"For someone who wants a little more flexibility or is thinking about retiring early, it might make sense to save money outside of these retirement accounts, in a normal investment account," says Holeman. "You don't get as many tax benefits, but you have a lot more flexibility: There's no age restrictions on pulling the money out and there's no contribution limit."
Start by reading up on the best online brokerages. You can also store money in a high-yield savings account or consider robo-advisors. Just be sure to mark these accounts for retirement if that's what you intend to use them for.
Health savings accounts also are not designed specifically for retirement, but they can be a powerful retirement-savings tool.
With an HSA, you can put pre-tax money towards medical costs to be used whenever you want. There's no "use-it-or-lose-it" rule: Any unused funds will roll over to the next year.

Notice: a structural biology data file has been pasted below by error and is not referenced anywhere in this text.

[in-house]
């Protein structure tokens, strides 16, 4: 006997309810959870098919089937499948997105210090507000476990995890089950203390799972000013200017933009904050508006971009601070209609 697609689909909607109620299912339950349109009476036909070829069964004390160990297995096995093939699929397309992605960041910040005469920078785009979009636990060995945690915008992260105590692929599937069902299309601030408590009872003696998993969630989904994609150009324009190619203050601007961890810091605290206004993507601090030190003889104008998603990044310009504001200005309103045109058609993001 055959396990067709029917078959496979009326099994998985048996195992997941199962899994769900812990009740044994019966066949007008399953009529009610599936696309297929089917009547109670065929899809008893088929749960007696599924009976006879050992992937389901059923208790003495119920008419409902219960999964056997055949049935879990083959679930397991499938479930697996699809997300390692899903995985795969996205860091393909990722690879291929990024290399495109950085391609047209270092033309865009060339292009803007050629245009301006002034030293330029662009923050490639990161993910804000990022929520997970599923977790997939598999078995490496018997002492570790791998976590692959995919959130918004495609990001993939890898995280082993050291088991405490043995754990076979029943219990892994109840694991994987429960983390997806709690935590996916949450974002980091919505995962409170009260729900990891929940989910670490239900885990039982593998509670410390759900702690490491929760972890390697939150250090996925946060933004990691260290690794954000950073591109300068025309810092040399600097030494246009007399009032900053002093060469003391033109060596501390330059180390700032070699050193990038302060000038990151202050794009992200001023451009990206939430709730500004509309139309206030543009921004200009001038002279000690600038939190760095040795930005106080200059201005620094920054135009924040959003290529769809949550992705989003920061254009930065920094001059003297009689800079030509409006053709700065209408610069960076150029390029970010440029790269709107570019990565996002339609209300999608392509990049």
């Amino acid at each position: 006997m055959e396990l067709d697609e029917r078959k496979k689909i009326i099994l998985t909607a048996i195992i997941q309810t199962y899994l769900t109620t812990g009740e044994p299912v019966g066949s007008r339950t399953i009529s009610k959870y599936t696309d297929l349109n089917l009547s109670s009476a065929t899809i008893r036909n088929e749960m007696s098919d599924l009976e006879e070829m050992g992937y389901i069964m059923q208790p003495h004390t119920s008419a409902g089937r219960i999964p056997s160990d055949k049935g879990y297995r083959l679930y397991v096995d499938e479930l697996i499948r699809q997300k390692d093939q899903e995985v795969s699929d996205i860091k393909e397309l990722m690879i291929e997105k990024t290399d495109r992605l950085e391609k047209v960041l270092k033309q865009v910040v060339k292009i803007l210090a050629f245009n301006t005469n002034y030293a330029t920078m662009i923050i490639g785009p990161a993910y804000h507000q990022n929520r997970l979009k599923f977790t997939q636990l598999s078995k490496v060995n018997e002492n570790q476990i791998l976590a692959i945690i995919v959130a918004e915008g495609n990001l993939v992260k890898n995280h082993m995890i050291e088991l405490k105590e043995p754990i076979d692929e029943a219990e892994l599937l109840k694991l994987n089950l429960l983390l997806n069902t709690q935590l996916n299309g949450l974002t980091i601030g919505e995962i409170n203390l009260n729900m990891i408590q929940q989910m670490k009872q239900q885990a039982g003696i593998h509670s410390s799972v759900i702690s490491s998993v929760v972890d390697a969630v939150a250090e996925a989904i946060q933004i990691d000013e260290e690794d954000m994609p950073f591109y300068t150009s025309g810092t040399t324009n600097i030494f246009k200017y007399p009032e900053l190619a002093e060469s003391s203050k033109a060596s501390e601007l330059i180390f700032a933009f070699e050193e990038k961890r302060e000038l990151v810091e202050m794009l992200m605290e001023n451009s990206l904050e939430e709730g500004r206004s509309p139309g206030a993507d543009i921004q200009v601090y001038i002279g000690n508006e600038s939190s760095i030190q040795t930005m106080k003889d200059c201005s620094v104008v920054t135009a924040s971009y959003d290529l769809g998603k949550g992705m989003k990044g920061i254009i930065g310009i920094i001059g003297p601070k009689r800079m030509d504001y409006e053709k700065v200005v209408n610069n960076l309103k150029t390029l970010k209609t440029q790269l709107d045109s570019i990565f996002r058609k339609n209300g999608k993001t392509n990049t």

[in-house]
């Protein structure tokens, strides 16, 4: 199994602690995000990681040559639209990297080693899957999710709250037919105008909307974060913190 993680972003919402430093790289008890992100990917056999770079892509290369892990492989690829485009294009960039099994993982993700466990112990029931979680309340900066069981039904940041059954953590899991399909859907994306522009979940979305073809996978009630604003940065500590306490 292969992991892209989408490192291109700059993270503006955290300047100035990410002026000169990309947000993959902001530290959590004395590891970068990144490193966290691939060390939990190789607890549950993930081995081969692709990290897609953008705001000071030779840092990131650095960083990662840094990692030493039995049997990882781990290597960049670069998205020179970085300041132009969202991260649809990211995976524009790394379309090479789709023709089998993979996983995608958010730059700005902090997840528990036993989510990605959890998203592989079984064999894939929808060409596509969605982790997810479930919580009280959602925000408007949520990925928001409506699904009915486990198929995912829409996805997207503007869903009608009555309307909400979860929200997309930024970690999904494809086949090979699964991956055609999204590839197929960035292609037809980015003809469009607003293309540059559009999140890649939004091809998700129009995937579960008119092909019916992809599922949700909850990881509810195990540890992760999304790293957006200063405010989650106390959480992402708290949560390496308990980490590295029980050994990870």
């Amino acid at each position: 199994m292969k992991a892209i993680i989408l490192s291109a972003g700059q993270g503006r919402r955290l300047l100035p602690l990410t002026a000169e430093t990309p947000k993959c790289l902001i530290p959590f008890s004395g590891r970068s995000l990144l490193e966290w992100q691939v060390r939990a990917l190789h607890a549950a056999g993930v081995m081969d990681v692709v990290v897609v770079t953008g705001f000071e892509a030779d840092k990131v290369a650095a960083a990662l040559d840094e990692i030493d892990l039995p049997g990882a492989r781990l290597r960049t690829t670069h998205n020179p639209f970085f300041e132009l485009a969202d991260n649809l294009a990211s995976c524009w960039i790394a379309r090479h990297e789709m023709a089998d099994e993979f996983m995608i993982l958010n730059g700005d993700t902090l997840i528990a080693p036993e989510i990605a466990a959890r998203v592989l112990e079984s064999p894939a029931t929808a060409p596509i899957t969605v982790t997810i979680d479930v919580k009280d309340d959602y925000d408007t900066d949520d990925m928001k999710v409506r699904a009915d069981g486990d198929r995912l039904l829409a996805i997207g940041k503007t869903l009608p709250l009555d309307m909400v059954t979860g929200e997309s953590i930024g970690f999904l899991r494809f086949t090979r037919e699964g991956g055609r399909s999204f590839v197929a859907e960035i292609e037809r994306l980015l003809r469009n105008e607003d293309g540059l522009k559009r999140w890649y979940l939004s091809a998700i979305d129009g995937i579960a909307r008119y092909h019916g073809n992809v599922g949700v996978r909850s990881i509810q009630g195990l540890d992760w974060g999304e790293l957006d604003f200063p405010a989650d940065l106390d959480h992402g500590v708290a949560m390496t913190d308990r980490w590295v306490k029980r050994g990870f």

The main requirement for opening an HSA is having a high-deductible health care plan (HDHP), one that offers a lower health insurance premium and a high deductible. This is a good option for those who are generally healthy and don't have to go to the doctor's office or hospital that often, Holeman says: "If you are on medications, have a chronic illness or might be going to the doctor often, then having a high-deductible will probably be very expensive for you."
The HSA contribution limit is $3,450 per year if you're single, and $6,900 per year if you have a family, plus an additional $1,000 if you're over 55 years old.
"It's less money that you can put in compared to other accounts," says Holeman, "so this alone is not going to be nearly enough for you to save for your retirement, but it can be a nice addition to your normal savings."
Before you even decide what type of account to fund, establish how much you need to save each year to set yourself up for a comfortable retirement, says Holeman. Then you can think about what account makes the most sense for you to open.